All in a day’s work, it would seem! Everything in a frenetic Chapter 8 seems to have occurred within 24 hours. First a leper demonstrated the faith to ask for healing: “If you are willing, you can make me clean” (v2). That is all that is needed for healing to happen: faith that God is able and faith that he is willing at that time. Scripture tells us that faith itself is “a gift of God” (Ephesians 2:8), so let’s not beat ourselves up when we pray for someone and they are not healed!
The Centurion also had faith – great faith! A faith that was greater, in fact than anyone in Israel at that time. This is one of the two reported occasions when even Jesus was ‘amazed’. The Centurion was also aware of the heavenly principle of ‘chain of command’: If we are fully submitted to God, then created things become submitted to us. A lifetime spent in the Roman legions had ingrained that principle into the soldier too.
Peter’s mother-in-law was healed (Jesus’ faith this time?) and just in time to fix them dinner! The after-dinner activity was to set free many local people who were in captivity to demonic powers, and to heal yet more sick people, just by speaking a word. Matthew identifies a short quotation from the prophet Isaiah that he claimed Jesus had fulfilled by these healings. What makes it interesting is that the context of the Isaiah passage (53:4) is the healing of the soul from its diseases of sin and rebellion. Yet Matthew takes that verse literally too – a prerogative of the Holy Spirit. (Matthew did the same with 2:15, quoting Hosea 11:1.)
To get away from the crowds, they took a boat across a stormy Lake Galilee – so stormy that the expert fishermen were scared for their lives. Jesus slept. At that stage, their faith was too weak to know that it was impossible for them to be drowned with Jesus in that boat, so, to emphasise the point, he spoke to the wind and waves and told them to calm it a bit! Again, this was an object lesson in submission.
Matthew had double vision! On several occasions he identified two individuals rather than one. His account has two demon-possessed men on that other side of the lake; Mark and Luke mention only one man. If you believe in the inerrancy of the scriptures, you have to consider that Mark and Luke chose to feature only the more prominent man. Matthew was such a stickler for correct and orderly description that he would not have just miscounted!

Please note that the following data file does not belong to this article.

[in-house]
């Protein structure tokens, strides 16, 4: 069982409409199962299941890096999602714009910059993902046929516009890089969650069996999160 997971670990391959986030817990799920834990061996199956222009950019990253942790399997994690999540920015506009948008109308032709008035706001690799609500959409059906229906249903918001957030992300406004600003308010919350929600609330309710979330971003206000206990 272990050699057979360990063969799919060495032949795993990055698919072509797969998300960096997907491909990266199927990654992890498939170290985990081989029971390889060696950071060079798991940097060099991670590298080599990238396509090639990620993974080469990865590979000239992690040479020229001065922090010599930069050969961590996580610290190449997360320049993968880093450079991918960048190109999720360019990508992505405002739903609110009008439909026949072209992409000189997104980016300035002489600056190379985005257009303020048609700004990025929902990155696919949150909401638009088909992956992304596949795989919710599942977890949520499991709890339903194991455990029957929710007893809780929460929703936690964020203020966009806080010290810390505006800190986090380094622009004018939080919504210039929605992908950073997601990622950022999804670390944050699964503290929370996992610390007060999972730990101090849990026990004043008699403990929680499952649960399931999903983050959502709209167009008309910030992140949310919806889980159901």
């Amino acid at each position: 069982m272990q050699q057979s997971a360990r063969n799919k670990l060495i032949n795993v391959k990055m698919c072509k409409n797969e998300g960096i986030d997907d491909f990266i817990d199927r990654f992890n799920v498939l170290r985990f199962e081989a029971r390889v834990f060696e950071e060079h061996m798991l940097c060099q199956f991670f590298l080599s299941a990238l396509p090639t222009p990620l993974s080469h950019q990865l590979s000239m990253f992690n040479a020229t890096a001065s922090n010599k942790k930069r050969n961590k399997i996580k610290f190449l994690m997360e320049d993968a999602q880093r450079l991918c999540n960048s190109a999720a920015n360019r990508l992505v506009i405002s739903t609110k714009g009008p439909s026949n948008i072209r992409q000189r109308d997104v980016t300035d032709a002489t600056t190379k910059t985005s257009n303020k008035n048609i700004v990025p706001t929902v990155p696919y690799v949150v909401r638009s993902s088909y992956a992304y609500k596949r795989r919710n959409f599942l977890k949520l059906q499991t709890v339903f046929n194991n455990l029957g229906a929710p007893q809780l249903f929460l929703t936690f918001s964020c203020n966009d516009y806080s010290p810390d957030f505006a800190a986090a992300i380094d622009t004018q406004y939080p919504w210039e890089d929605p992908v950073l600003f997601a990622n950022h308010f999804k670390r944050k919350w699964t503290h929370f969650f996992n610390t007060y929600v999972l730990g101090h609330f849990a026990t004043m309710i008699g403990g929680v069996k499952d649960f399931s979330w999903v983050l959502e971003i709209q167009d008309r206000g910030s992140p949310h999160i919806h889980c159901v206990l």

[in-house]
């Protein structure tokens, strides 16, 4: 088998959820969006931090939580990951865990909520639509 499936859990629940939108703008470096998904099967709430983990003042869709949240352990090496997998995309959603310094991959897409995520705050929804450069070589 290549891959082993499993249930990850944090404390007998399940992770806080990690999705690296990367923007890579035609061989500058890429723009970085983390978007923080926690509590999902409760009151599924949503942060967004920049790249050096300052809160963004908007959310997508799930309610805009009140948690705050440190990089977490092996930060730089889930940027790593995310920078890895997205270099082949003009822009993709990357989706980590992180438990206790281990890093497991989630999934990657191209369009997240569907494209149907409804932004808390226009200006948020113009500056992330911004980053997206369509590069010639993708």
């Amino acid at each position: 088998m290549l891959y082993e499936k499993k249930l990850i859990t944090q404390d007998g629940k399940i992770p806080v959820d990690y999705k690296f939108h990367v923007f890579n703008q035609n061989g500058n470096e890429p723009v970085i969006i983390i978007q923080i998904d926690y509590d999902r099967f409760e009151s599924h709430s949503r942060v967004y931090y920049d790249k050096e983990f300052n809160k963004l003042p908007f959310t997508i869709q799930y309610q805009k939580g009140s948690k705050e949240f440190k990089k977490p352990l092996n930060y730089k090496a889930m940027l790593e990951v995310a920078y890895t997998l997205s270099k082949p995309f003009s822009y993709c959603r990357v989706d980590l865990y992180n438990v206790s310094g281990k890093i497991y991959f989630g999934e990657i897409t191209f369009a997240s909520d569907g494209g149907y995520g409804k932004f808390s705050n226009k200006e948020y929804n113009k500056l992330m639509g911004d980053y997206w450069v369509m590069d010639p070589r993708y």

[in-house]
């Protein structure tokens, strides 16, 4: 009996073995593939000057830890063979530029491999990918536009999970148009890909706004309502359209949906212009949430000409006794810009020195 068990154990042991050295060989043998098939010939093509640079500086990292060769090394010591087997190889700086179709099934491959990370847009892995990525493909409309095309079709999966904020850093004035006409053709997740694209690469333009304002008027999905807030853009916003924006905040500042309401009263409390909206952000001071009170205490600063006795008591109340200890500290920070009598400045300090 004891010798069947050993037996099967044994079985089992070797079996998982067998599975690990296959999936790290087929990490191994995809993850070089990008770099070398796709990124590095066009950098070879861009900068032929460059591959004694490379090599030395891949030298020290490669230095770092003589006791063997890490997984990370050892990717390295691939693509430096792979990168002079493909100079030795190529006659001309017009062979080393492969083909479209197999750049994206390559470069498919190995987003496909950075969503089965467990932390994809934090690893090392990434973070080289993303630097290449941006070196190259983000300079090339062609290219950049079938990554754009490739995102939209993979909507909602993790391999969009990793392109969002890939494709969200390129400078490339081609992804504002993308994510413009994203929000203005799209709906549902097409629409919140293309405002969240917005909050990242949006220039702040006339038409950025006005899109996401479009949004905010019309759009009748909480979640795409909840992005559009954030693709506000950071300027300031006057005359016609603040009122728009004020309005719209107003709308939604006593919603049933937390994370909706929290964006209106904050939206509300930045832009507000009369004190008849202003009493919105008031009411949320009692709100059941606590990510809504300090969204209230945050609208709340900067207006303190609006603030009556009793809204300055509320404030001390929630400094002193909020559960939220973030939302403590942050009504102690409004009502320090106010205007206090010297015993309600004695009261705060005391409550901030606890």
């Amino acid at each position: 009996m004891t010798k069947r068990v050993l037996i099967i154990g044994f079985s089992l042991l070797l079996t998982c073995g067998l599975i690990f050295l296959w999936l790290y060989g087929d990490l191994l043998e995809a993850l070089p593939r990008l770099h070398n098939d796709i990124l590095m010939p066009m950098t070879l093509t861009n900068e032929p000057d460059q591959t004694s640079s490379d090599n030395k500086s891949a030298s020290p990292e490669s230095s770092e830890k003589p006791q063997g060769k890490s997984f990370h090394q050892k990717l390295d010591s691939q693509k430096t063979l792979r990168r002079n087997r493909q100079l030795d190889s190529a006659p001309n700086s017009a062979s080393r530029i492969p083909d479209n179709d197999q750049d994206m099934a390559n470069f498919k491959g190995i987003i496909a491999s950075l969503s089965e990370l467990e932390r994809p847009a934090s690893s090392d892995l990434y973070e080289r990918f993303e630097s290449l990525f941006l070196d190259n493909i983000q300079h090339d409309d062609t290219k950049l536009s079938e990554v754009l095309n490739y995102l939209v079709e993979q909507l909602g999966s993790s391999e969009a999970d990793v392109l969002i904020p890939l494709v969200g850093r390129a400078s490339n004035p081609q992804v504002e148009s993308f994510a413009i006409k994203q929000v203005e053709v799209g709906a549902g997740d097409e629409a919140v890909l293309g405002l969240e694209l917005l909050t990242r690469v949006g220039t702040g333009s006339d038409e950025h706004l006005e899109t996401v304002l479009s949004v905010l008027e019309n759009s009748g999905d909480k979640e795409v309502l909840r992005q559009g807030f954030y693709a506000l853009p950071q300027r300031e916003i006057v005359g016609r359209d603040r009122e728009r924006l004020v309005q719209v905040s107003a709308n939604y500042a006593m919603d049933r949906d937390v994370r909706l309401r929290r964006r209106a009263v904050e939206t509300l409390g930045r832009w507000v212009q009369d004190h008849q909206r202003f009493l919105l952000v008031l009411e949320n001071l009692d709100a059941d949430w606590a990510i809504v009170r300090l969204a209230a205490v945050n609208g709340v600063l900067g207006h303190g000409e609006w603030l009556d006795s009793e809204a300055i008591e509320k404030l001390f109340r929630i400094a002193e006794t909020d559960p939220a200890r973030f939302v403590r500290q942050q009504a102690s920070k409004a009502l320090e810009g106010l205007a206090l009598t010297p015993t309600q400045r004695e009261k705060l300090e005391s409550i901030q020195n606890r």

It was actually the demons who were sent into the pigs that did the serious talking. They had a collective name of ‘Legion’, meaning ‘Many’. They also sensed the superior power and authority of Jesus and begged to be released into another body – even that of an animal. A disembodied spirit seems naked and wants to inhabit something. Jesus permitted them to enter that herd of pigs, which immediately went mad and jumped to their deaths in the lake. Pigs were forbidden animals to the Jews, so perhaps Jesus was making a point to the local population too!
The demonisation of humans clearly causes severe mental and emotional problems – and these symptoms were freely attributed to demonisation in biblical times, and since. These days we too readily seek a medical cause for every mental issue; perhaps we should be more discerning and be ready to identify demonic influence in individuals too. The ‘cure’ will then be radically different!
GENESIS 19 and 20
The angels, having lunched with Abraham, moved on to Sodom to dine safely behind solid doors in Lot’s house – which was just as well, given the alternative ‘appetites’ of the remainder of the population, and their debauched behaviour. Lot began by protecting his guests, but soon his guests were protecting him! They had seen enough and called down fire from heaven to bring judgment upon the city, its inhabitants, the surrounding cities and the entire plain. Notice that God did not need to keep his part of the bargain to spare the whole city for ten righteous people: there weren’t enough! He was, however, merciful to Abraham by sparing Job, Job’s wife (for a while) and his daughters.
Some points to ponder:
- How does the ferocity of God’s judgment sit with our 21st century sensitivities?
- What precisely was God judging, in any case (2 Peter 2:6-9; Jude 7; 1 Corinthians 6:9-10)
- Given that the Lord would have spared the city for just ten righteous people, what does that say about the influence of true believers in their local communities (i.e., us today)?
- For those who are currently caught up in sexual sins, what hope does 1 Corinthians 6:10 provide?
- Lot chose Sodom because it seemed to him like ‘heaven on earth’, like the garden of Eden. Do we fail to serve God effectively because we are expecting to find ‘heaven on earth’ rather too soon, and so get distracted from the work he has called us to, which is to bring heaven on earth?